Product-Liability Bill A Near Miss in Senate
THE nation's manufacturers will have to "wait till next year" - or maybe longer - to win reforms designed to reduce the burden of product-liability lawsuits.
Last week supporters of a reform bill lost a key vote in the United States Senate by just two votes. With time running out before Congress closes shop for the year, the action effectively kills the legislation for this year.
The vote was not a rejection of the bill itself, but a failed attempt to prevent a filibuster. Fifty-eight senators voted to limit the debate. Sixty votes would have accomplished that, clearing the way for a vote on the bill.
"All we're trying to do is to let the majority ... speak," says William Fay, director of the Product Liability Coordinating Committee, the lobbying group set up by businesses to pursue the reforms. The Bush administration has made legal reforms a centerpiece of its economic agenda, arguing that frivolous lawsuits are a drag on the nation's businesses. What would Clinton do?
"We are in this for the long haul," says Mr. Fay, saying a majority in both houses of Congress supports the bill and expressing confidence that the legislation can pass in the next congressional session. But it is unclear what would happen if Democratic challenger Bill Clinton is elected president in November. In the past, Mr. Clinton has spoken out against similar measures, and many Democrats in Congress oppose the reforms, arguing they would weaken the ability of victims to sue corporations for damages . The Arkansas governor took no position on the Senate bill.
The bill would encourage litigants to try arbitration before going to court and would limit the "deep-pocket" rule, by which a company can be held liable for all damages, regardless of its share of guilt.
Just prior to last Thursday's vote, a consumer group released a study suggesting that the insurance premiums, lawyers' fees, and damage awards related to product-liability are far lower than the $100 billion figure cited by proponents of reform. The new study puts the figure at about $4 billion for 1991, says Pamela Gilbert, a lobbyist for Public Citizen, a consumer group that opposed the bill along with trial lawyers. The study, by the National Insurance Consumer Organization, used data from insurance c ompanies and attempted to account for the many self-insured companies.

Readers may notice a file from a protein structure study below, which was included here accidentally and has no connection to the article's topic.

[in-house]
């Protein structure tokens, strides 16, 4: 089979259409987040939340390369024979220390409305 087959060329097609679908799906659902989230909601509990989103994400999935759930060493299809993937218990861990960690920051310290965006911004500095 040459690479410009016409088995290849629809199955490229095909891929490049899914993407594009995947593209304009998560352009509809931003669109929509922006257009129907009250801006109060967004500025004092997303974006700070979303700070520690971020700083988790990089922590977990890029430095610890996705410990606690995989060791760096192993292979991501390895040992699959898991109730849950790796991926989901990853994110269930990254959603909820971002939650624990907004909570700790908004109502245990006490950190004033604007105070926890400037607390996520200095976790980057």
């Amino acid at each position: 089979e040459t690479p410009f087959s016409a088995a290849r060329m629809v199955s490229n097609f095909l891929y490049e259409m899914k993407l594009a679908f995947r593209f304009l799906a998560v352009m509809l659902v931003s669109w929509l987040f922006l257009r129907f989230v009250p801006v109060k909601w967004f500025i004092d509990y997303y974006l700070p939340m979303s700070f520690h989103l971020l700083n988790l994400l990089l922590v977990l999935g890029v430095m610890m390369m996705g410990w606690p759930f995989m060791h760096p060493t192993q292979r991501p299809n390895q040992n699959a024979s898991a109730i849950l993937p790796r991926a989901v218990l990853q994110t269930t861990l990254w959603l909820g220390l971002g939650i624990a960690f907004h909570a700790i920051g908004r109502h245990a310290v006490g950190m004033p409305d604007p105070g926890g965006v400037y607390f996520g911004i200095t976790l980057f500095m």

"If that is the case, why is business up here doing this," asks Fay, calling the study "hogwash."
Ms. Gilbert says the study shows that the issue is "a minor blip on the radar screen of the economy."
For some industries, the issue is not minor. Impact on machine tool industry
Machine tool companies spend seven times as much on product-liability expenses as on research and development of new products, according to an industry study. Foreign competitors, meanwhile, have captured half of the United States market for these tools, which are basic to manufacturing.
"The machine tool industry has probably paid the most severe price," aside from the private-aircraft industry, says Howard Greis, founder and president of Kinefac Corporation of Worcester, Mass. The company makes metal-forming machines used by manufacturers of autos and other goods.
The high risk of lawsuits is "preventing capital investment" in the industry, says Mr. Greis.
Kinefac, which employs 80 people, has paid half a million dollars for product-liability insurance over the last decade; the company has faced only one legal challenge in its 30-year history, which Greis says was a minor case settled out of court.
Chouinard Equipment, once a leading maker of rock-climbing equipment, went bankrupt in 1989 as product-liability costs soared. "In no case did the equipment fail when properly used," according to a case study by the Product Liability Coordinating Committee. The company was targeted as a "deep-pocket" defendant in a case where a climber used equipment improperly.